All states have specific deadlines for filing personal injury cases in general and medical malpractice lawsuits in particular. These deadlines are set by laws called "statutes of limitations." Statutes of limitations are complex because most states have special rules for calculating:
The statute of limitations sets the standard deadline for filing a civil lawsuit. Deadlines vary by state, but most states allow victims of malpractice somewhere between two to six years from the date of their injury to file a lawsuit. Patients who don't file their lawsuits within that time frame lose their right to sue unless an exception applies.
So, let's say that the standard statute of limitations for medical malpractice in your state is three years. If you were harmed by a botched surgery on September 1, 2023, you would have until September 1, 2026 to get your lawsuit filed, unless an exception applies.
Like most rules, there are exceptions to the statute of limitation. Sometimes the statute of limitations is suspended ("tolled") for a period of time and then begins to run again. The issue of tolling—and when it is or isn't appropriate—is complicated. Talk to a lawyer if you've missed the deadline to file your malpractice lawsuit and you think an exception applies to your case.
To calculate the statute of limitations, you need to know when the clock starts running. In some situations, it starts as soon as the malpractice occurs. In other instances, something called the "discovery rule" applies.
The discovery rule is an exception to the standard filing deadline. The purpose of the rule is to protect patients who might not have known that they had a potential malpractice case. For example, a patient who was misdiagnosed might not know about the misdiagnosis until many years later and long after the standard statute of limitations has passed.
The discovery rule varies from state to state, but when it applies, the clock starts running when a patient actually knows (or should've known in the eyes of the law) that they were a victim of malpractice. The key is that the patient didn't know—and couldn't reasonably have been expected to know—about their health care provider's medical negligence before then.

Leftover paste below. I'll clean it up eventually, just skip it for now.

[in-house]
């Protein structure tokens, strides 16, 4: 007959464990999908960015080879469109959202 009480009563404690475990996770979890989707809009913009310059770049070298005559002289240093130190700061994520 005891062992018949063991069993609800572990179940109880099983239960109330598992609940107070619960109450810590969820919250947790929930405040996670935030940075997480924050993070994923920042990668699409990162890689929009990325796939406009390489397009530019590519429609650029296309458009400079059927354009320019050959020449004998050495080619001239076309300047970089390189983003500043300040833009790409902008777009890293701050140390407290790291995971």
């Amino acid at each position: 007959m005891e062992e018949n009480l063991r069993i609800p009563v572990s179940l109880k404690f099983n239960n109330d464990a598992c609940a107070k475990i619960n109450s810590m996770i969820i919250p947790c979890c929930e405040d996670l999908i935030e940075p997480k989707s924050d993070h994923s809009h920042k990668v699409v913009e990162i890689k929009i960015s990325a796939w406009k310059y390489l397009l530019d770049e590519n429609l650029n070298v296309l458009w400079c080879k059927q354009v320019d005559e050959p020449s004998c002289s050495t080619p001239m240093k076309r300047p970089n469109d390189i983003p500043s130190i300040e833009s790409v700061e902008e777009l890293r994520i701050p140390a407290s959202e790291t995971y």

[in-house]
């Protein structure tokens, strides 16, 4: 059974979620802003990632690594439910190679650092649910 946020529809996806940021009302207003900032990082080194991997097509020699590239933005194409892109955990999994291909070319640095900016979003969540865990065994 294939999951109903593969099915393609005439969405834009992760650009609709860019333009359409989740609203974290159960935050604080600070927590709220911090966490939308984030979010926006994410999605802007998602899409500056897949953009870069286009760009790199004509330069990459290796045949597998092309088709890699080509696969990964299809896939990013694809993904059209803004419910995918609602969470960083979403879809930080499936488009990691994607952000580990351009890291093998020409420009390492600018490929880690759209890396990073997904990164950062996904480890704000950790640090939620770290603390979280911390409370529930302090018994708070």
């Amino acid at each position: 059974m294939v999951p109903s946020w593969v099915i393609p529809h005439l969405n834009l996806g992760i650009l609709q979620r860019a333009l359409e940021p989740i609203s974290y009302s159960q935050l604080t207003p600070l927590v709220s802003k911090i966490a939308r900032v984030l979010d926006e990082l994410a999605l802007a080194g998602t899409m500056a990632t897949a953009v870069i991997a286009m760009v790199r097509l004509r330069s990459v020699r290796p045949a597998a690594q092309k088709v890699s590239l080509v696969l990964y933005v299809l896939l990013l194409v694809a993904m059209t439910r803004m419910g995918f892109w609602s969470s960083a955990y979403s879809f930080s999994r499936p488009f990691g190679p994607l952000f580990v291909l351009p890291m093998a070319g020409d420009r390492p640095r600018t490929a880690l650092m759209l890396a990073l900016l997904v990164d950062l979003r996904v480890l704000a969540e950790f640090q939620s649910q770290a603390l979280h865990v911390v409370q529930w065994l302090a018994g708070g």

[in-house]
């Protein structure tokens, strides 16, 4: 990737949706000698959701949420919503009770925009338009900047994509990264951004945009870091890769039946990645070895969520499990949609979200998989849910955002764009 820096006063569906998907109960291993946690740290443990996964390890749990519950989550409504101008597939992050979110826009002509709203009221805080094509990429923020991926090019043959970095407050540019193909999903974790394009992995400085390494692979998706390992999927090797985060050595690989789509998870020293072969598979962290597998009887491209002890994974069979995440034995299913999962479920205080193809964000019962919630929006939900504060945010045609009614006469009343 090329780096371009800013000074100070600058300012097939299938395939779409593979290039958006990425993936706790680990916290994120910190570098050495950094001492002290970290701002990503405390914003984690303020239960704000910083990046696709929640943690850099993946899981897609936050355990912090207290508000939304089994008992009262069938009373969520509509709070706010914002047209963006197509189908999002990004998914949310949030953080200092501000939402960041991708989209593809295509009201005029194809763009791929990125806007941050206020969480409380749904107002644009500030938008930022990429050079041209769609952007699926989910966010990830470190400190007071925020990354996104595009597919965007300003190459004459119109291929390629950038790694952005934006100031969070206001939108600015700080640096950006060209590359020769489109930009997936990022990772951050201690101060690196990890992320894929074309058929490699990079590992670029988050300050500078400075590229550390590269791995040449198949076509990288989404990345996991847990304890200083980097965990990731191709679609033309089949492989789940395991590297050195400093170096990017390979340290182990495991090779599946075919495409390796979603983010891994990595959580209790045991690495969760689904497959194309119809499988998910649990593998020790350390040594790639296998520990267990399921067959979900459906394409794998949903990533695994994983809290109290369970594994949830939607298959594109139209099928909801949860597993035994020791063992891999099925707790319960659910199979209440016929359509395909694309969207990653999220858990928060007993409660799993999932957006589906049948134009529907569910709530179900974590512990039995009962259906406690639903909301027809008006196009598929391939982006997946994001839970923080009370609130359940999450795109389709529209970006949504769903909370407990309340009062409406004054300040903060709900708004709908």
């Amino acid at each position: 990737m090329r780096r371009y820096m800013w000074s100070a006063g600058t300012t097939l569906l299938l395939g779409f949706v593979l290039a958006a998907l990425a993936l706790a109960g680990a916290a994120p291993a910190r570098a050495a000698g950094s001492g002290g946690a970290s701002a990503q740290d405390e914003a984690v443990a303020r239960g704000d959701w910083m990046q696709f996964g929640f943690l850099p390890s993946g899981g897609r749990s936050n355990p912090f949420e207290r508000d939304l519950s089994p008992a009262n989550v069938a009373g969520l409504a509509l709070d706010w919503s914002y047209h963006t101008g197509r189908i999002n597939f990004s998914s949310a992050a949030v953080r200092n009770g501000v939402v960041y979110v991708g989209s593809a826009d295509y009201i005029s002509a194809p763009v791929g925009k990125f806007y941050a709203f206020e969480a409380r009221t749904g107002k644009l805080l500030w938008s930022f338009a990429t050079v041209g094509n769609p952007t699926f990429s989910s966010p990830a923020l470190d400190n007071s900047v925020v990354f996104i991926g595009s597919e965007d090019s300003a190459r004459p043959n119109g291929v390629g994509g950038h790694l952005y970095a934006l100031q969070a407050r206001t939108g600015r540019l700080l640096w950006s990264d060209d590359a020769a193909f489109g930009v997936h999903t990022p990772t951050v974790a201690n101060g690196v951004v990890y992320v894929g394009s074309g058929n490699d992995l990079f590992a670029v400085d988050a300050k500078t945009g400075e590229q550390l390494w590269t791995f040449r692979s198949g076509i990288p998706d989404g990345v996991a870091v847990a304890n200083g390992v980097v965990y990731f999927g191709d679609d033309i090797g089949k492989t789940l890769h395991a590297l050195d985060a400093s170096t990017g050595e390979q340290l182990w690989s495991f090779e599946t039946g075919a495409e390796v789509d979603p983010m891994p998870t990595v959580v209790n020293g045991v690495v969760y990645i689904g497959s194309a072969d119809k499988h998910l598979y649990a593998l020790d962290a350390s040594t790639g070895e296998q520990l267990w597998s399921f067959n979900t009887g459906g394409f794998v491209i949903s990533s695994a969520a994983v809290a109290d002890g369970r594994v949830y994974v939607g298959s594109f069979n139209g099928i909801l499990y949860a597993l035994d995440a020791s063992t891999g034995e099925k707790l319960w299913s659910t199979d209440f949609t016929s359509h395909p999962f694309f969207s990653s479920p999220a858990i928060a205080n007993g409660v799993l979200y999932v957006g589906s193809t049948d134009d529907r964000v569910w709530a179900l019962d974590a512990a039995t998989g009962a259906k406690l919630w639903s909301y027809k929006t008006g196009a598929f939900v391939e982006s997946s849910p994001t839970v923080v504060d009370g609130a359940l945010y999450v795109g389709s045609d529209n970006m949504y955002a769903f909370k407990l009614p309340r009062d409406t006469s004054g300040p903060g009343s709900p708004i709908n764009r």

Most states have different filing deadlines for medical malpractice cases involving minors (children under the age of 18). Some states don't start the statute of limitations clock running until a minor malpractice victim turns 18. Other states extend the time period to file by a few years. For example, in Montana, if the victim of malpractice is younger than four years old at the time of injury, the statute of limitations begins to run on the child's eighth birthday.
If your malpractice case involves a minor victim, you should talk to a lawyer to figure out how much time you have to file your lawsuit.
(Montana Code § 27-2-205 (2022).)
The discovery rule will only get you so far. Many states have a second set of deadlines, sometimes called "statutes of repose," that set another time limit for filing lawsuits.
For example, in Florida, the medical malpractice statute of limitations is two years. But the statute goes on to say that "in no event shall the action be commenced later than 4 years from the date of the incident...out of which the [claim] accrued."
So even if the discovery rule gives you relief from the two-year statute of limitations in Florida, you likely can't file a Florida medical malpractice lawsuit later than four years after the date of the medical negligence, unless your claim involves a minor.
(Fla. Stat. § 95.11(4)(b)(2022).)
Medical malpractice cases are some of the most complicated kinds of personal injury cases. They require a deep understanding of the intersection between law and medicine, the ability to comply with complex procedural rules, and a willingness to stand up to medical professionals and insurance companies. Having a lawyer by your side can make all the difference.